8News virtual town hall gives locals chance to ask health officials about COVID-19 vaccine

Coronavirus

RICHMOND, Va. (WRIC) — Locals with uncertainties about the COVID-19 vaccine aired their questions to state health officials in an 8News special Wednesday night titled ‘Virginia Vaccinates.’

While the states’ top health officials say the Pfizer vaccine is safe, for those wary of getting it, top doctors said vaccine trials have included people with pre-existing conditions. With doubt lingering about the vaccine, doctors say: trust the science.

“Very mild side effects to the vaccine. 95 percent effective. The 5 percent who got the disease got a very mild disease. This is a very effective vaccine,” VDH Commissioner Dr. Norm Oliver said.

Dr. Costco Sifri from University of Virginia Health, adds, “the research that was the foundation for the basis of these vaccines occurred for the last 10 years or so, with the first understanding of these other coronaviruses that have caused significant disease in humans.”

During the 90-minute special, health officials, including VDH Epidemiologist Marshal Vogt, helped eased the concerns of locals.

“We are going to see more vaccine candidates available for use, which will increase the supply of a vaccine,” he said. “By the time we hit spring and into summer, vaccines will be very widely available.”

Health care workers continue to receive the Pfizer vaccine. Long term care facility residents are next, followed by those working in high-risk settings.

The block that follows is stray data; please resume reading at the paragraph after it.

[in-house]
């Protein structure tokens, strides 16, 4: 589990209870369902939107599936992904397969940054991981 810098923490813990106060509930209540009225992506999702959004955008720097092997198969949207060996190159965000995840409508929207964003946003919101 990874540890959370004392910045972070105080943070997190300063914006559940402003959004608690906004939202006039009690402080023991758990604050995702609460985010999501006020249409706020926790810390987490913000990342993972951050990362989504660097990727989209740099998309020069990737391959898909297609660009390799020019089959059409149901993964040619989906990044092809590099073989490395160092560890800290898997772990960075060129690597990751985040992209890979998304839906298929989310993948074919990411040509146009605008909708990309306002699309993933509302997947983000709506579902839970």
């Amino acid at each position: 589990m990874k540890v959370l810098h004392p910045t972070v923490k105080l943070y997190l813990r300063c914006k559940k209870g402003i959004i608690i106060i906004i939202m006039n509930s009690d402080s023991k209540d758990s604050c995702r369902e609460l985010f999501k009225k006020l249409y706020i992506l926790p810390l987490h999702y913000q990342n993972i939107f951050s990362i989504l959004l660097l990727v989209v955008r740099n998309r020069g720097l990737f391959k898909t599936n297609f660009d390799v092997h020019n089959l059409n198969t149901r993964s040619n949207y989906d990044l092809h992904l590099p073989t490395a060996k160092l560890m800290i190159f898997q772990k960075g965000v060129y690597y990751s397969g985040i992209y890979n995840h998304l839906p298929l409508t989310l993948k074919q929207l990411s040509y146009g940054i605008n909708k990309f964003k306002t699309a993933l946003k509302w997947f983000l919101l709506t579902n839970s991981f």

Dr. Ebony Hilton with UVA says because those who had the virus reacted differently and developed different immunity, getting the vaccine is important.

“We know that immunity does wane. Even in our clinical trial, there are people that had COVID before that were still included in the vaccination trials. And what they saw is actually they had an improvement in their overall immune response,” she said.

There’s a 21-day wait between Pfizer’s first dose and the second. If authorized by the FDA, there will be a 28 day period between Moderna doses. What about possible side effects?

Officials said the first shot may include arm soreness and tiredness, while the second could show additional responses.

Marvin Figueroa, Virginia Deputy Secretary of Health and Human Services, spoke during the virtual town hall about establishing trust in populations of people of color.

“We have higher ethical standards now” he said; adding that people of color are integrated in vaccine trials and development.

One question raised was whether the vaccine will be free for everyone. The short answer from Dr. Oliver: Yes.

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